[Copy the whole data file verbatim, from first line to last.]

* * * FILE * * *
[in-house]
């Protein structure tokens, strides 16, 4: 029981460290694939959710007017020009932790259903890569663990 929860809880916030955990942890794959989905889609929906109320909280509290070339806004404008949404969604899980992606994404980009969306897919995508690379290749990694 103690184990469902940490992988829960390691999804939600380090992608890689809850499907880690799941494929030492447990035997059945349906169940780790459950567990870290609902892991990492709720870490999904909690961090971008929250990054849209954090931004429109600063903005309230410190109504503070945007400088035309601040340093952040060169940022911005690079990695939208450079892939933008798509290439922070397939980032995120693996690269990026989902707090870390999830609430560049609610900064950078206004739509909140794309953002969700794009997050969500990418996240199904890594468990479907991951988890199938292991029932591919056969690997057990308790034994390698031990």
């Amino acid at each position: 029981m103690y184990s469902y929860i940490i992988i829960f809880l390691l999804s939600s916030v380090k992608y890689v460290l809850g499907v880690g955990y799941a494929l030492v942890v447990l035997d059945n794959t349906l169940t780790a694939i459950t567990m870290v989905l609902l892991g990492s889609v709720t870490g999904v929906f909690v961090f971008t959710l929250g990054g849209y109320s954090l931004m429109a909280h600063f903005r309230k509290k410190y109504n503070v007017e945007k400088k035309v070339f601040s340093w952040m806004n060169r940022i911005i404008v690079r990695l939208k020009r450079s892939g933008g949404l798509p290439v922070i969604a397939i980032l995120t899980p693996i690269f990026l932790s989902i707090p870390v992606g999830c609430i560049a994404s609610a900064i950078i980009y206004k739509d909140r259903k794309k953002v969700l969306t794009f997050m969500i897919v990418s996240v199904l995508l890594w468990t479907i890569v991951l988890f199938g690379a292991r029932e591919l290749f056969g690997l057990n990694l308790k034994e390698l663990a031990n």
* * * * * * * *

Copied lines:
[in-house]
């Protein structure tokens, strides 16, 4: 029981460290694939959710007017020009932790259903890569663990 929860809880916030955990942890794959989905889609929906109320909280509290070339806004404008949404969604899980992606994404980009969306897919995508690379290749990694 103690184990469902940490992988829960390691999804939600380090992608890689809850499907880690799941494929030492447990035997059945349906169940780790459950567990870290609902892991990492709720870490999904909690961090971008929250990054849209954090931004429109600063903005309230410190109504503070945007400088035309601040340093952040060169940022911005690079990695939208450079892939933008798509290439922070397939980032995120693996690269990026989902707090870390999830609430560049609610900064950078206004739509909140794309953002969700794009997050969500990418996240199904890594468990479907991951988890199938292991029932591919056969690997057990308790034994390698031990």
């Amino acid at each position: 029981m103690y184990s469902y929860i940490i992988i829960f809880l390691l999804s939600s916030v380090k992608y890689v460290l809850g499907v880690g955990y799941a494929l030492v942890v447990l035997d059945n794959t349906l169940t780790a694939i459950t567990m870290v989905l609902l892991g990492s889609v709720t870490g999904v929906f909690v961090f971008t959710l929250g990054g849209y109320s954090l931004m429109a909280h600063f903005r309230k509290k410190y109504n503070v007017e945007k400088k035309v070339f601040s340093w952040m806004n060169r940022i911005i404008v690079r990695l939208k020009r450079s892939g933008g949404l798509p290439v922070i969604a397939i980032l995120t899980p693996i690269f990026l932790s989902i707090p870390v992606g999830c609430i560049a994404s609610a900064i950078i980009y206004k739509d909140r259903k794309k953002v969700l969306t794009f997050m969500i897919v990418s996240v199904l995508l890594w468990t479907i890569v991951l988890f199938g690379a292991r029932e591919l290749f056969g690997l057990n990694l308790k034994e390698l663990a031990n």